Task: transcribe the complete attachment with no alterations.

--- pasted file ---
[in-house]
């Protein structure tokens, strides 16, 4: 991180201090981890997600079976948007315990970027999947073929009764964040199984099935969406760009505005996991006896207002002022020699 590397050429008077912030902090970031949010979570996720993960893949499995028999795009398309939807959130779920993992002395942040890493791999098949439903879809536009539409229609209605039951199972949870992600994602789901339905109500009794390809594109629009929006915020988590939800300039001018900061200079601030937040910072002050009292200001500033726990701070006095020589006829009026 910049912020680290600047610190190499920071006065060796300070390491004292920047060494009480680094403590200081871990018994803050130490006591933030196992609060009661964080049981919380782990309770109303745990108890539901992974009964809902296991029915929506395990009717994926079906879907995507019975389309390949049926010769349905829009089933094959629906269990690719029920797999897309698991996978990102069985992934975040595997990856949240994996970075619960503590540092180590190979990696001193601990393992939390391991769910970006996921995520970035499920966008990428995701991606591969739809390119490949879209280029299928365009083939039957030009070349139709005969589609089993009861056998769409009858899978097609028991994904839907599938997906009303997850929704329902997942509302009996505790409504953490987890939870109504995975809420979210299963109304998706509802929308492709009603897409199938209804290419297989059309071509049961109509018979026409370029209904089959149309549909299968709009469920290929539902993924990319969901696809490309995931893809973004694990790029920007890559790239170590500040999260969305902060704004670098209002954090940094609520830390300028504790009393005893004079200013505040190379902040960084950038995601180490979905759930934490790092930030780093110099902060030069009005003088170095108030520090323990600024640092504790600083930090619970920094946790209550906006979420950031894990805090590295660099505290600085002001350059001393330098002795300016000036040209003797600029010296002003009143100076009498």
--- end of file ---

[in-house]
């Protein structure tokens, strides 16, 4: 991180201090981890997600079976948007315990970027999947073929009764964040199984099935969406760009505005996991006896207002002022020699 590397050429008077912030902090970031949010979570996720993960893949499995028999795009398309939807959130779920993992002395942040890493791999098949439903879809536009539409229609209605039951199972949870992600994602789901339905109500009794390809594109629009929006915020988590939800300039001018900061200079601030937040910072002050009292200001500033726990701070006095020589006829009026 910049912020680290600047610190190499920071006065060796300070390491004292920047060494009480680094403590200081871990018994803050130490006591933030196992609060009661964080049981919380782990309770109303745990108890539901992974009964809902296991029915929506395990009717994926079906879907995507019975389309390949049926010769349905829009089933094959629906269990690719029920797999897309698991996978990102069985992934975040595997990856949240994996970075619960503590540092180590190979990696001193601990393992939390391991769910970006996921995520970035499920966008990428995701991606591969739809390119490949879209280029299928365009083939039957030009070349139709005969589609089993009861056998769409009858899978097609028991994904839907599938997906009303997850929704329902997942509302009996505790409504953490987890939870109504995975809420979210299963109304998706509802929308492709009603897409199938209804290419297989059309071509049961109509018979026409370029209904089959149309549909299968709009469920290929539902993924990319969901696809490309995931893809973004694990790029920007890559790239170590500040999260969305902060704004670098209002954090940094609520830390300028504790009393005893004079200013505040190379902040960084950038995601180490979905759930934490790092930030780093110099902060030069009005003088170095108030520090323990600024640092504790600083930090619970920094946790209550906006979420950031894990805090590295660099505290600085002001350059001393330098002795300016000036040209003797600029010296002003009143100076009498």